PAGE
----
Research In Motion finally officially confirmed yesterday that its forthcoming BlackBerry PlayBook tablet would be able to run Google Android apps.Well, sort of. Here’s what’s actually going on.
The PlayBook will technically be able to run most Android apps, via a “virtual machine” that makes the app think they are running on an Android phone. (RIM’s press materials call this an optional “app player.”) This is sort of the way a Mac can run Windows via a virtual machine. It sounds like consumers will have to download the Android App Player from the BlackBerry App World market and install it manually.
It will support apps as new as Android 2.3 “Gingerbread.” It will NOT support apps for the new Android 3.0 “Honeycomb,” which is the one designed for tablets. The problem is that these “Gingerbread” apps are designed to run on smartphones, NOT on tablets. They may be stretched to the size of the 7-inch tablet screen — could be ugly! — and their user interfaces will NOT take full advantage of the tablet’s screen real estate.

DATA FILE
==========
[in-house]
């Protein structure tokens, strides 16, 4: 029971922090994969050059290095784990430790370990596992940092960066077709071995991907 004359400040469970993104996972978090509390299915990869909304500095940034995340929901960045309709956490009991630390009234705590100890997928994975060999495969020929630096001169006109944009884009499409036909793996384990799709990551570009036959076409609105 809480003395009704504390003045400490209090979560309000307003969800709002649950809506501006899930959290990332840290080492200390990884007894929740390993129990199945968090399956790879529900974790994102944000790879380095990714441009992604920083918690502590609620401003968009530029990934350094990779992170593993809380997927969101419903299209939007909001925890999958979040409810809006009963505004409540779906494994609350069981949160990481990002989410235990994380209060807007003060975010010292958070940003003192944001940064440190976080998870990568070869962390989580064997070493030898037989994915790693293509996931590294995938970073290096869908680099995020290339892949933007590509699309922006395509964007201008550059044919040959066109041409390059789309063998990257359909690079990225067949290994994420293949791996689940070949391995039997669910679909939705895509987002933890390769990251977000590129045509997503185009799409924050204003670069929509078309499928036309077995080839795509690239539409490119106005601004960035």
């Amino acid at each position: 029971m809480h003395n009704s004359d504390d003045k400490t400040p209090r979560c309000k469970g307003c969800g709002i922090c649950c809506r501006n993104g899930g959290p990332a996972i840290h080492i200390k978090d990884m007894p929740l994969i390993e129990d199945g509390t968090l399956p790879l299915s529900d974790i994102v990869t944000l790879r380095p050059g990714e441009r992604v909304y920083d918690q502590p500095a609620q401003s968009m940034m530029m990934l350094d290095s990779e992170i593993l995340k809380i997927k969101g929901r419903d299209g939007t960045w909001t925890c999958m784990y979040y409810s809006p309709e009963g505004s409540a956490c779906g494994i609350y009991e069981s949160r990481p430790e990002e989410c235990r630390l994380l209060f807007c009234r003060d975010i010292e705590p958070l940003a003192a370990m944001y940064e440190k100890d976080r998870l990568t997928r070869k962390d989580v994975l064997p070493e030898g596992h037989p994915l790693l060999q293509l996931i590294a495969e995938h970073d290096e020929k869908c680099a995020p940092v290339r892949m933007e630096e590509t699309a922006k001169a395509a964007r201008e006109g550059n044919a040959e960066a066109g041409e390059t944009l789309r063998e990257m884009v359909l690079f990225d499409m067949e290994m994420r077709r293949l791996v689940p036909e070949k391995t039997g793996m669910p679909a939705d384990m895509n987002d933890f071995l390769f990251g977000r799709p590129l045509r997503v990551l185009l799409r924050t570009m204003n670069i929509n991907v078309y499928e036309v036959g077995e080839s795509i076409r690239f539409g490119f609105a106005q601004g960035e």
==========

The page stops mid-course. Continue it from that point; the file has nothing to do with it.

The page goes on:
You won’t just be able to access the Android Market on your PlayBook. RIM will run a separate Android app store, and developers will have to submit their apps manually to that store. Here’s how RIM describes it: “Developers will simply repackage, code sign and submit their BlackBerry Java and Android apps to BlackBerry App World.” Apps will have to be approved by RIM, and then they will be distributed through the BlackBerry App World.
The Android apps could run poorly on the PlayBook. During RIM’s conference call yesterday, co-CEO Jim Balsillie noted that the virtual machine could have performance issues, and that games and other resource-heavy apps will want to be coded specifically for the PlayBook using RIM’s QNX platform and SDK.
So, why is RIM doing this? Because it will be able to say that the PlayBook can technically support tens of thousands of Android apps. (Even though they’re not designed to run on tablets.) Balsillie even said as much on the earnings call yesterday, referring repeatedly to satisfying the need for a “tonnage of apps.”
But before you can actually run these Android apps, you’ll have to install a new App Player and the developers will have to create and submit new, PlayBook-ready versions of the apps. (Will they? Most probably won’t even buy a PlayBook to test them on.)
Then RIM will have to approve them for their store. And then you can download and run them. And then they might not even work well.
Sure sounds like a great system. We can’t wait to try it out.
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